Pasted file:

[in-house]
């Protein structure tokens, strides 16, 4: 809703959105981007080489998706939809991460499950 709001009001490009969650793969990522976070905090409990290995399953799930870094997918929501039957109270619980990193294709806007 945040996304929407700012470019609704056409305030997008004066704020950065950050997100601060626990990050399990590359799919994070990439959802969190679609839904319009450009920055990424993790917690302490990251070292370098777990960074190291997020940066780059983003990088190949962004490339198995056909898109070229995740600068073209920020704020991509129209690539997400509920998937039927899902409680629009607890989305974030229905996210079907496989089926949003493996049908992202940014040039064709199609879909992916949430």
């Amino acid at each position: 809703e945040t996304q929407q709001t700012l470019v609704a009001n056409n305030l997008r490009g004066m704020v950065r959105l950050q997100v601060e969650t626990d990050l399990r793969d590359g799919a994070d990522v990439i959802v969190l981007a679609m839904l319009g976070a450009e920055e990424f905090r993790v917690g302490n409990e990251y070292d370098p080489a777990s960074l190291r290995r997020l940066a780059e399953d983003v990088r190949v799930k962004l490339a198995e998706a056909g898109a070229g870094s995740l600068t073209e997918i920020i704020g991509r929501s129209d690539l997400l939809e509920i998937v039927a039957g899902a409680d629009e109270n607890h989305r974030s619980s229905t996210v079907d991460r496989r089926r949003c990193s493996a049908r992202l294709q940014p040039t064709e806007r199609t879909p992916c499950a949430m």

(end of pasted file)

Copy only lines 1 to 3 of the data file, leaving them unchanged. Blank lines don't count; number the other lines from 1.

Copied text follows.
[in-house]
């Protein structure tokens, strides 16, 4: 809703959105981007080489998706939809991460499950 709001009001490009969650793969990522976070905090409990290995399953799930870094997918929501039957109270619980990193294709806007 945040996304929407700012470019609704056409305030997008004066704020950065950050997100601060626990990050399990590359799919994070990439959802969190679609839904319009450009920055990424993790917690302490990251070292370098777990960074190291997020940066780059983003990088190949962004490339198995056909898109070229995740600068073209920020704020991509129209690539997400509920998937039927899902409680629009607890989305974030229905996210079907496989089926949003493996049908992202940014040039064709199609879909992916949430």
């Amino acid at each position: 809703e945040t996304q929407q709001t700012l470019v609704a009001n056409n305030l997008r490009g004066m704020v950065r959105l950050q997100v601060e969650t626990d990050l399990r793969d590359g799919a994070d990522v990439i959802v969190l981007a679609m839904l319009g976070a450009e920055e990424f905090r993790v917690g302490n409990e990251y070292d370098p080489a777990s960074l190291r290995r997020l940066a780059e399953d983003v990088r190949v799930k962004l490339a198995e998706a056909g898109a070229g870094s995740l600068t073209e997918i920020i704020g991509r929501s129209d690539l997400l939809e509920i998937v039927a039957g899902a409680d629009e109270n607890h989305r974030s619980s229905t996210v079907d991460r496989r089926r949003c990193s493996a049908r992202l294709q940014p040039t064709e806007r199609t879909p992916c499950a949430m």